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Arizona has more than its share of insects that sting, including paper wasps. Some varieties of these wasps can deliver a searing sting that comes in at Level Three, the second-highest level, on the famous Schmidt sting pain index. While most of the time, these little critters are not aggressive and stay away from people, they will certainly sting if their colony is threatened.
Paper wasp stings contain toxins that can harm cats, dogs, and people. With repeated stings, people can experience serious reactions, including acute pain, swelling and severe allergic reactions that could result in death. The good news is that with proper prevention and the right treatment from University Termite & Pest Control, even paper wasps are no problem.

How to recognize paper wasps

“Paper” wasps get their name from the thin paper-like walls of their nests. They chew wood fiber, which they collect from plants, to build paper-like, hexagon-shaped cells that come together to become a nest that looks like an upside-down umbrella. Nests can have up to 200 cells to house worker wasps, queens, and drones (males).

Paper wasps range from a bit less than one inch to a little more than one inch in length. Their narrow bodies are dark brown, with delicate black wings and yellow markings. Some people mistake them for the rounder, larger yellow jacket wasp, but paper wasps are more brown.

The paper wasps forage all day, eating flies, beetle larvae, caterpillars, and bringing them back to feed the baby wasps. They also drink nectar from a wide variety of plants, including flowers, fruits and vegetables. At night, they are asleep in the nest.

In Arizona, paper wasps are friends to the farmer, acting like bees to cross-pollinate crops. They also help with keeping down the population of house-flies, an activity we all applaud. However, these are friends that sting – and you definitely do not want them visiting your home!

Where paper wasps live

You know how Arizona’s snowbirds head south in the winter and back north in the summer? Paper wasps have their own seasonal routine.

  • In the winter, the queen and other fertilized female wasps hibernate and seek shelter in protected places like crevices and cracks outside your house and spaces behind tree bark.
  • In the spring, they look for spaces to build their fragile nest around sheltered spaces such as door frames, attics, window sills, roof eaves, and the house’s foundation. Sometimes tree limbs, stacks of wood, or thick vegetation can be a good nesting site for the queens to lay eggs.
  • In late summer, there could be as many as 5,000 wasps in a single nest. By this point, the queen and other female wasps stop laying eggs and the colony stops growing.
  • In fall, the colony declines and all the workers, males, and unfertilized females die. The nest becomes vacant.

If you see a group of paper wasps flying around, you can guess that a nest is nearby. Paper wasps can even come through open doors and cracks in the house to build nests inside walls. This is the time to contact the experts at University Termite & Pest Control.

What to do if you are stung

The first step: avoid getting stung! If you see a nest or a swam of wasps, contact a qualified pest control company with experience in wasp eradication. The second step: prevent further nest building on your property by following a qualified pest control expert’s advice. This is not a time for amateur do-it-yourself remedies – too much is at stake with a wasp infestation around your home.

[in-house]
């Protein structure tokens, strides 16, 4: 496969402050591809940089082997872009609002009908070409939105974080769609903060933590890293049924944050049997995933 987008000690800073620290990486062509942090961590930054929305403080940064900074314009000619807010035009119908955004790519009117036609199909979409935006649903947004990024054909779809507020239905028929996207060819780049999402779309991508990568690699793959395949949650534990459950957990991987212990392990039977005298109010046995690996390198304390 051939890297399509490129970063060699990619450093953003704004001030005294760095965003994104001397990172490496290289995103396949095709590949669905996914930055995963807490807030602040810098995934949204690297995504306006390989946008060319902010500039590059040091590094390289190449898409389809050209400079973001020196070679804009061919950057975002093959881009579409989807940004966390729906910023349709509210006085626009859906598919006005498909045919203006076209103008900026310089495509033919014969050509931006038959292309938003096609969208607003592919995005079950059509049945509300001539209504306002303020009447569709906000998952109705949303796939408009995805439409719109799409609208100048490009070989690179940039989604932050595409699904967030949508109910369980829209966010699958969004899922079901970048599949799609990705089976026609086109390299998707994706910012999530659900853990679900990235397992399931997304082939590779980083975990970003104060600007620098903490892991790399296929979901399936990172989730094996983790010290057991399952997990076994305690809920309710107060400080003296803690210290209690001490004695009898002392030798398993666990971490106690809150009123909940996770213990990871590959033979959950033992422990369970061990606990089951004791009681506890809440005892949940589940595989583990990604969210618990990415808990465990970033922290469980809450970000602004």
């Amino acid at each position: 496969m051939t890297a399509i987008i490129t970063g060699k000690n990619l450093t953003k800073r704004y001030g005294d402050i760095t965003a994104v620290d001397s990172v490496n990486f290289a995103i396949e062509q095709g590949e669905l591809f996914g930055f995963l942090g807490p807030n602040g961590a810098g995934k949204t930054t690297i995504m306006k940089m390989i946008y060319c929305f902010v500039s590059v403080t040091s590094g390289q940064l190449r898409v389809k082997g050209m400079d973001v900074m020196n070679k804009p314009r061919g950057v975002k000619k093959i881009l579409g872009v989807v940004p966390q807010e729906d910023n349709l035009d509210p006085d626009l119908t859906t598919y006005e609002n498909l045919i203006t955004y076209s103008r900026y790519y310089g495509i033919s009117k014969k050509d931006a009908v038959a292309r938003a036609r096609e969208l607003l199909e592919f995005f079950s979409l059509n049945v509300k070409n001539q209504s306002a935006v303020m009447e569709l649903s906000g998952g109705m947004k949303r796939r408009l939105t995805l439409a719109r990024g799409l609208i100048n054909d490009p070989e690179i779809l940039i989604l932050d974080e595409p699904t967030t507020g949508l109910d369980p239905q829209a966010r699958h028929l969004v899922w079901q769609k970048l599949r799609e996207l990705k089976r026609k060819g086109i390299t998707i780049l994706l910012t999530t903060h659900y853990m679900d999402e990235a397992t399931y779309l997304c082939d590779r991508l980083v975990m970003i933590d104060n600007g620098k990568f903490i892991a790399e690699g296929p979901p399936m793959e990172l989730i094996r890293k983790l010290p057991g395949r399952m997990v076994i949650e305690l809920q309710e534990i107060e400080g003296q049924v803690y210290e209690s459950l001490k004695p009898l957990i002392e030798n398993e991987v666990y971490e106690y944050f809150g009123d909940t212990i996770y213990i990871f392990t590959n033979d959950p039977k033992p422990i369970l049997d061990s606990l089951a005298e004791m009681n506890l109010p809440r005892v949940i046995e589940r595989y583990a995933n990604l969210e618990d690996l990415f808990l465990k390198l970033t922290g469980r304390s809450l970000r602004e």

However, if you are out and about, you can take a few precautions. Paper wasps are naturally attracted to flowers as well as patterns, scents, and colors that resemble their favorite foods. Avoid wearing perfumes outdoors along with bright yellows, reds, and pinks or floral patterns.

If you see a wasp nest or wasps are buzzing close by, leave the area immediately. To protect their nest, they can swarm around you and dozens can sting within seconds. Do not try to swat at the insects or kill them – the angered wasps release pheromones that will draw in more wasps. It is important to get away as fast as you can.

If you are stung, wash the area with enough water to take out the venom and apply an antihistamine cream to ease the pain and reduce swelling. An antibiotic cream is also important for follow-up: some paper wasp stings contain bacteria, which could lead to infection and even sepsis, a life-threatening reaction to infection.

Important: If you start to feel dizzy, nauseous, or fatigued or you have any breathing difficulties, seek immediate medical attention. If the sting area feels hot or swollen after eight hours, you should also seek medical attention.

What to do to get rid of paper wasps

Sighting a nest or swarm of wasps around your house or property translates to a high-priority call to the best pest control professionals in your area. They have ways of removing wasps in a non-toxic way with special dustings and vacuums and doing it right the first time. Less qualified pest control companies can make the situation worse by failing to remove nests and driving the wasps to rebuild nests further inside the walls of a home.

Since 1974, University Termite & Pest Control professionals have helped thousands of home owners across Arizona prevent and treat paper wasp infestations. Their pest control specialists will share their experience and expertise with you to ensure the safety of you and your loved ones in and around your home. Call now for immediate treatment and a thorough inspection of any and all possible entry for paper wasps. Stay safe from visitors that sting!

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